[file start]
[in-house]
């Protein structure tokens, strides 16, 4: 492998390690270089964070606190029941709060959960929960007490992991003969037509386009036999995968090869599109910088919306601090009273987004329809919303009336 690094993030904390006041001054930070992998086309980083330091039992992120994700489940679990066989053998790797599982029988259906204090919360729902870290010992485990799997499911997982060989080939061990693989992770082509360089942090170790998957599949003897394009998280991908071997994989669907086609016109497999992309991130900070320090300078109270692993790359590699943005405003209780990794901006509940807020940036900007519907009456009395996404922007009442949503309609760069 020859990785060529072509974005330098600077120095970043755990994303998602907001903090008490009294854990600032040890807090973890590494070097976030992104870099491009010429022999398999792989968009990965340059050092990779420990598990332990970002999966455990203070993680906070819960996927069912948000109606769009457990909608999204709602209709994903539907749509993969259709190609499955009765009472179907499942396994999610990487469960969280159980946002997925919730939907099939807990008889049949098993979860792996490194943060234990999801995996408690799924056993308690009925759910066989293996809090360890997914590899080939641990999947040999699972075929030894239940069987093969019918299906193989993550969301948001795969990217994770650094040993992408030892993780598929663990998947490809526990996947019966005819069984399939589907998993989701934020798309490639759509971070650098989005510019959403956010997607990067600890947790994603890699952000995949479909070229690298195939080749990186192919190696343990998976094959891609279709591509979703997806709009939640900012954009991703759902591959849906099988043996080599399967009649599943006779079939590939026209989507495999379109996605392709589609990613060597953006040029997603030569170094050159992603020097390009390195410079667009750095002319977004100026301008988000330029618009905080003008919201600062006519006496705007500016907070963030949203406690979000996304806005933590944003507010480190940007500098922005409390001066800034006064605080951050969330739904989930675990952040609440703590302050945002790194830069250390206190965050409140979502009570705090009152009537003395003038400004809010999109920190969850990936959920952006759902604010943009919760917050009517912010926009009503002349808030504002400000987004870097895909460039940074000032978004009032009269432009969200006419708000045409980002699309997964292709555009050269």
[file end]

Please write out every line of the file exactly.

[in-house]
């Protein structure tokens, strides 16, 4: 492998390690270089964070606190029941709060959960929960007490992991003969037509386009036999995968090869599109910088919306601090009273987004329809919303009336 690094993030904390006041001054930070992998086309980083330091039992992120994700489940679990066989053998790797599982029988259906204090919360729902870290010992485990799997499911997982060989080939061990693989992770082509360089942090170790998957599949003897394009998280991908071997994989669907086609016109497999992309991130900070320090300078109270692993790359590699943005405003209780990794901006509940807020940036900007519907009456009395996404922007009442949503309609760069 020859990785060529072509974005330098600077120095970043755990994303998602907001903090008490009294854990600032040890807090973890590494070097976030992104870099491009010429022999398999792989968009990965340059050092990779420990598990332990970002999966455990203070993680906070819960996927069912948000109606769009457990909608999204709602209709994903539907749509993969259709190609499955009765009472179907499942396994999610990487469960969280159980946002997925919730939907099939807990008889049949098993979860792996490194943060234990999801995996408690799924056993308690009925759910066989293996809090360890997914590899080939641990999947040999699972075929030894239940069987093969019918299906193989993550969301948001795969990217994770650094040993992408030892993780598929663990998947490809526990996947019966005819069984399939589907998993989701934020798309490639759509971070650098989005510019959403956010997607990067600890947790994603890699952000995949479909070229690298195939080749990186192919190696343990998976094959891609279709591509979703997806709009939640900012954009991703759902591959849906099988043996080599399967009649599943006779079939590939026209989507495999379109996605392709589609990613060597953006040029997603030569170094050159992603020097390009390195410079667009750095002319977004100026301008988000330029618009905080003008919201600062006519006496705007500016907070963030949203406690979000996304806005933590944003507010480190940007500098922005409390001066800034006064605080951050969330739904989930675990952040609440703590302050945002790194830069250390206190965050409140979502009570705090009152009537003395003038400004809010999109920190969850990936959920952006759902604010943009919760917050009517912010926009009503002349808030504002400000987004870097895909460039940074000032978004009032009269432009969200006419708000045409980002699309997964292709555009050269």